This is our homecoming week. It is a time of special nostalgia for me because -- as many of you know by now -- my parents attended the University of Idaho during the Great Depression. As I look around our beautiful Moscow campus, where the leaves are now beginning to display brilliant hues of red and yellow, I feel my parents’ presence. I see what they must have seen: the tree-lined Hello Walk, the clock tower of the stately Administration Building, the gargoyles of Memorial Gym, the grove of trees planted by President Theodore Roosevelt and other distinguished visitors, and the view of Moscow Mountain shimmering in the distance.
For all of us in the Vandal family, homecoming is about remembering our distinctive roots. The Vandal tradition of homecoming was born in 1909 -- the same year the first phase of the then-new Administration Building was completed. The iconic structure was dedicated with the placement of a stone marker reminding future visitors of the university’s mission: “...the training of Idaho’s citizens to their highest usefulness in private life and public service.”
Notably, in that same year, we also dedicated the College of Law and the Department of Forestry. Both would grow in prominence and outreach, along with the University at large. This growth is reflected in the 2013 homecoming theme: “Vandal Pride – Planet Wide.” With students from more than 100 countries coming to our university, and with Idaho students working across the world, the homecoming theme is an apt reminder of our global influence.
Perhaps no individual has embodied our international identity more fully than the late Philip Habib, a Lebanese-American who left his Brooklyn home to learn forestry at the University of Idaho, where he graduated in 1942. He eventually entered the U.S. Foreign Service, becoming an ambassador and key negotiator in resolving conflicts in Korea, Southeast Asia, Central America, and the Middle East. His success ultimately earned him international acclaim and a Presidential Medal of Freedom for bringing peace to troubled regions around the globe. The New York Times called him "the outstanding professional diplomat of his generation in the United States." Those who knew him said he remembered fondly his formative days at the University of Idaho.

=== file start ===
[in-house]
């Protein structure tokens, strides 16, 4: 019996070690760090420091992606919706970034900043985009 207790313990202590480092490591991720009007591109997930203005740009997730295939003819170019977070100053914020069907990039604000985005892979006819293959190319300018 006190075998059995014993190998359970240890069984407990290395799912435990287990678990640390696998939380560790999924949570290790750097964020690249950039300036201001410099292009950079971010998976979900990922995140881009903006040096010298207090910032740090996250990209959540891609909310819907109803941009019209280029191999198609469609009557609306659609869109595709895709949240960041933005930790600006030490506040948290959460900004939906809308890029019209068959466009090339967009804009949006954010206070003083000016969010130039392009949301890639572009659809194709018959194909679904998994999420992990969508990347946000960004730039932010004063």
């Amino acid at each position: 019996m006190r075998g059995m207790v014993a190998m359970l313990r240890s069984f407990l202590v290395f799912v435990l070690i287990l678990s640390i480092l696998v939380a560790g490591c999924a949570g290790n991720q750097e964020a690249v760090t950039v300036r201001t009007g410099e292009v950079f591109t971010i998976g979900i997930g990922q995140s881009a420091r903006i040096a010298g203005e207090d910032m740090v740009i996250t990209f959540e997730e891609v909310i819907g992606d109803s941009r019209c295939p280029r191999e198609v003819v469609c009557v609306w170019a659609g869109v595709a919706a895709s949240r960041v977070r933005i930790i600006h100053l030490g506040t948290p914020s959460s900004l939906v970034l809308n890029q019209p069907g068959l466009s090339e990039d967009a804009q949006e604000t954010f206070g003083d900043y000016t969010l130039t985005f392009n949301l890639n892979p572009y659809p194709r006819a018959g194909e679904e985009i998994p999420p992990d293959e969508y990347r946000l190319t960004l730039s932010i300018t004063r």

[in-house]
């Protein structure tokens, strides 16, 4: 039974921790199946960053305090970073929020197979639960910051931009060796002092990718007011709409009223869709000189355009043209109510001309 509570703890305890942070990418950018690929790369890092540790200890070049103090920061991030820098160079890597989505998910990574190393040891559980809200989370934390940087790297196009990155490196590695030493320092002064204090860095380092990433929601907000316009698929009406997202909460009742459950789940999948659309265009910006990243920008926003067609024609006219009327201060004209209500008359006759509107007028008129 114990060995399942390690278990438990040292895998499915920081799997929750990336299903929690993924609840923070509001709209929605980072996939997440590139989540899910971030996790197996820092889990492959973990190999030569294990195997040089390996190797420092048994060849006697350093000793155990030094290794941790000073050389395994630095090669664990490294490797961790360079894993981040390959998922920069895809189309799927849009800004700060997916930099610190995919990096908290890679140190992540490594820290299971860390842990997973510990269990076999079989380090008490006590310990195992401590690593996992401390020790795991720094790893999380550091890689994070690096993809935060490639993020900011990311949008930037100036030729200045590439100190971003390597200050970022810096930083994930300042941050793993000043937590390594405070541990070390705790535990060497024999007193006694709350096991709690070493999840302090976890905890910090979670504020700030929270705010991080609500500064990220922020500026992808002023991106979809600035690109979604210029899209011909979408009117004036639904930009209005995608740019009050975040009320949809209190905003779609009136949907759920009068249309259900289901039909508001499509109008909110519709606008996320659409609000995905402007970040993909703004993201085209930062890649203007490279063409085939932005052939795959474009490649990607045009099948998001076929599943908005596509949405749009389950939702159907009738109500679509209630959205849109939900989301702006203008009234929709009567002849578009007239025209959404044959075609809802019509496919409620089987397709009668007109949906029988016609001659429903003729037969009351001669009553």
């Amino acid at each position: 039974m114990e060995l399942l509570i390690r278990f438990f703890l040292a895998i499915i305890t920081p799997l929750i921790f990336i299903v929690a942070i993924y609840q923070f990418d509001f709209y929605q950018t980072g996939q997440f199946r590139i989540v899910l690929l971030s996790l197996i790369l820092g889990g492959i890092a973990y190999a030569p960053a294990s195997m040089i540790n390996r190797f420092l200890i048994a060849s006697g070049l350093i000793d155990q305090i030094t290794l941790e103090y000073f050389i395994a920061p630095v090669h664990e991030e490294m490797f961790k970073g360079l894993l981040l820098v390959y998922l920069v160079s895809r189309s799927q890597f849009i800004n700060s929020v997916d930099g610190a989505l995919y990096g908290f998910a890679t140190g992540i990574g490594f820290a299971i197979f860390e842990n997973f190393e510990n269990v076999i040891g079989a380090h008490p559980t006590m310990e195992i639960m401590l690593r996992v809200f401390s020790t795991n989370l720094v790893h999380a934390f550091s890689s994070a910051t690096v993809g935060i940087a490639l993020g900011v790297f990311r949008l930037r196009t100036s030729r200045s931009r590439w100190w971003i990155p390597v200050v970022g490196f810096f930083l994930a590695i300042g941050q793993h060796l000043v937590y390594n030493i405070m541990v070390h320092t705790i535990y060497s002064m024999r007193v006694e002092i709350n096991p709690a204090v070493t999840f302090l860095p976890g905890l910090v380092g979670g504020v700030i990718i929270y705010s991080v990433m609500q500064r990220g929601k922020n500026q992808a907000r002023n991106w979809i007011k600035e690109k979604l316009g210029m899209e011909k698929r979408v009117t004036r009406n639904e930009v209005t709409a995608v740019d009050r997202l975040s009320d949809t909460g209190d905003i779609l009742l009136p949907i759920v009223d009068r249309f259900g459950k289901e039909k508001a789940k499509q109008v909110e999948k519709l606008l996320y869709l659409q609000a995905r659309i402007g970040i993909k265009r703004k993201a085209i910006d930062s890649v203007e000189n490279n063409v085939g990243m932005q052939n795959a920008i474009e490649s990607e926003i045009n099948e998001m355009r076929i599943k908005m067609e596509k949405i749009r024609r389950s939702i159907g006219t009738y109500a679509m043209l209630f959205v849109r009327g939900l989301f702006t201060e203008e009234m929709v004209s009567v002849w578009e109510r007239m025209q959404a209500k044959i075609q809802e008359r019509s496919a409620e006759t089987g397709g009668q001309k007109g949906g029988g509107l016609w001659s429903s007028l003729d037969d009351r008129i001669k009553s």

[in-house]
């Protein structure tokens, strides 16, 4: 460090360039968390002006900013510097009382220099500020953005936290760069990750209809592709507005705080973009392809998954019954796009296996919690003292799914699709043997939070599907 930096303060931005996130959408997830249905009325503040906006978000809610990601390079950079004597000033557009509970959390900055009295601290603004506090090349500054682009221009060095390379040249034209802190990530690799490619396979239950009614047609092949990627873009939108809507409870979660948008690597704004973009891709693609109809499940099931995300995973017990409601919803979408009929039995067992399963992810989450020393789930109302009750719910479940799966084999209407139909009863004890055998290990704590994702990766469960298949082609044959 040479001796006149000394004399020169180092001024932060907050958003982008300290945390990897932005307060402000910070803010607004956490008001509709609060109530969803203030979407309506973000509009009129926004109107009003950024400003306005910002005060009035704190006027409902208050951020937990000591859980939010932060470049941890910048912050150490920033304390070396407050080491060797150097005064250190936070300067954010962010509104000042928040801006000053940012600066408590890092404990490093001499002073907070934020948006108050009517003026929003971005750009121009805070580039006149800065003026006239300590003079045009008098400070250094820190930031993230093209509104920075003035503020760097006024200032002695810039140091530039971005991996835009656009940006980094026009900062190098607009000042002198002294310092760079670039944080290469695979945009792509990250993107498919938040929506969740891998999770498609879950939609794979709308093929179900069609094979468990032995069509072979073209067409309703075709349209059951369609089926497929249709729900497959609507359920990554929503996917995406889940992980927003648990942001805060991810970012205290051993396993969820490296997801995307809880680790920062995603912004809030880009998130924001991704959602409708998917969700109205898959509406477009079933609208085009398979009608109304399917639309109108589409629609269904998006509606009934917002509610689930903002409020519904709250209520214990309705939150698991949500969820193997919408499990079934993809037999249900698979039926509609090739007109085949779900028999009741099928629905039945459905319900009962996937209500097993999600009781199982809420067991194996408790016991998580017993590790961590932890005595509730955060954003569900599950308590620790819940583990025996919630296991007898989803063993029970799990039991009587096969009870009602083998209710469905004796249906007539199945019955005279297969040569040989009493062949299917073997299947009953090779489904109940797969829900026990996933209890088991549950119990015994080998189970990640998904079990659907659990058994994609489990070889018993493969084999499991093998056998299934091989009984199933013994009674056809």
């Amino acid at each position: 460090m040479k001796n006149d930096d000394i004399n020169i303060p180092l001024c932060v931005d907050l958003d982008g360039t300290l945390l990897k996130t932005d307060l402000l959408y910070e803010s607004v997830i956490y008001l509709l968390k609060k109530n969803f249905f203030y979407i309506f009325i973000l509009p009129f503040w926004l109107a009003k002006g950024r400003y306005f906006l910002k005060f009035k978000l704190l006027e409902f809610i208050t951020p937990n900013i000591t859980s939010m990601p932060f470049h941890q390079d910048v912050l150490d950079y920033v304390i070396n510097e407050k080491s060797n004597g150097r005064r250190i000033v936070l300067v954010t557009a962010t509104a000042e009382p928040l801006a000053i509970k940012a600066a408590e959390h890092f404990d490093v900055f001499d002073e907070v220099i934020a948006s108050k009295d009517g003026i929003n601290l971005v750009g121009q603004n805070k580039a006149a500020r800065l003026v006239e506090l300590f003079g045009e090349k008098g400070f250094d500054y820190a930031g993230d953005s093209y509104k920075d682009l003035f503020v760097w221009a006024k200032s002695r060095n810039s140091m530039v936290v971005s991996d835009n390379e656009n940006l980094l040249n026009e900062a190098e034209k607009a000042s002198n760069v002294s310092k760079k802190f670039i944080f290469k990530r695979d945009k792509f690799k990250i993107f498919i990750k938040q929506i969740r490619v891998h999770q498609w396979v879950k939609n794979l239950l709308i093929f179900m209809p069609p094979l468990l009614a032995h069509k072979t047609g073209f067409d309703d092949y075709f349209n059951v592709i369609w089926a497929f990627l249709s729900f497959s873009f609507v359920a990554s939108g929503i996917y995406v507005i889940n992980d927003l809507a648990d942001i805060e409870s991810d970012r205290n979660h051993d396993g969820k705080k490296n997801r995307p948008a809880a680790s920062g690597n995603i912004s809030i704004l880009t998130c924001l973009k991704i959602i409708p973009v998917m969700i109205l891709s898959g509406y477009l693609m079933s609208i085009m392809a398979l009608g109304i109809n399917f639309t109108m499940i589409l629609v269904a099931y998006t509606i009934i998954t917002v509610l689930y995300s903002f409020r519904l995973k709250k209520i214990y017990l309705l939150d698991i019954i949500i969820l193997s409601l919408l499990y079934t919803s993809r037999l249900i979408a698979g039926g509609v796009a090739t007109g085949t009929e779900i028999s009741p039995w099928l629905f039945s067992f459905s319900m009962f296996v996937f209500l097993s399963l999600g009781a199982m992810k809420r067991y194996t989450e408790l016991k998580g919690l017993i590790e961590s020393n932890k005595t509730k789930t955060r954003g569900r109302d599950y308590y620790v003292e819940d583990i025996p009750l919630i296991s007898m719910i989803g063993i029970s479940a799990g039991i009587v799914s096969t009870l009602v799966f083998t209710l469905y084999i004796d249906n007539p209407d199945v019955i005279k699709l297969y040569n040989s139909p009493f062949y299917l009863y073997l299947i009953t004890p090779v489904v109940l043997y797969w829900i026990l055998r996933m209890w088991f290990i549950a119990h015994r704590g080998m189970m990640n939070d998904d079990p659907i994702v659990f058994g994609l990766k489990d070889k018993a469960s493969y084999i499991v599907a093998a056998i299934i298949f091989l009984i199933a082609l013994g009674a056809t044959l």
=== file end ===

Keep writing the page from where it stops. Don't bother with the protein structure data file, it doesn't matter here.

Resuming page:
Our land-grant mission has global impact. American agriculture helps feed the world, and Idaho agriculture plays an increasing role with help from our College of Agricultural and Life Sciences. The College of Natural Resources, which emanated in part from the original College of Forestry, has revitalized some of the world's most barren places, while making productive land even more productive. Today, this work extends beyond U.S. borders to include regular overseas exchanges and permanent programs like CATIE -- Centro Agronomico Tropical de Investigacion y Ensenanza or Tropical Agricultural Research and Higher Education Center based in Costa Rica.
If homecoming is a time to celebrate achievements, it is also a time for fun. This year’s homecoming promises plenty of that. Details are available here. Life on campus has been accentuated by many contests and events this week, with the biggest events coming tonight – the Serpentine, led by The Sound of Idaho marching band, which concludes with the pep rally, bonfire, and fireworks – and tomorrow with the Homecoming Parade and the Homecoming football game.
Leading this year’s parade will be two remarkable Vandal couples – Jeff and Kris Stoddard and Sharon and Rich Allen. These dedicated Vandals have done many things for our university but most recently have led our Inspiring Futures Capital Campaign to nearly $200 million in pursuit of our $225 million goal. We look forward to achieving and surpassing that goal, culminating the largest such effort in Idaho history.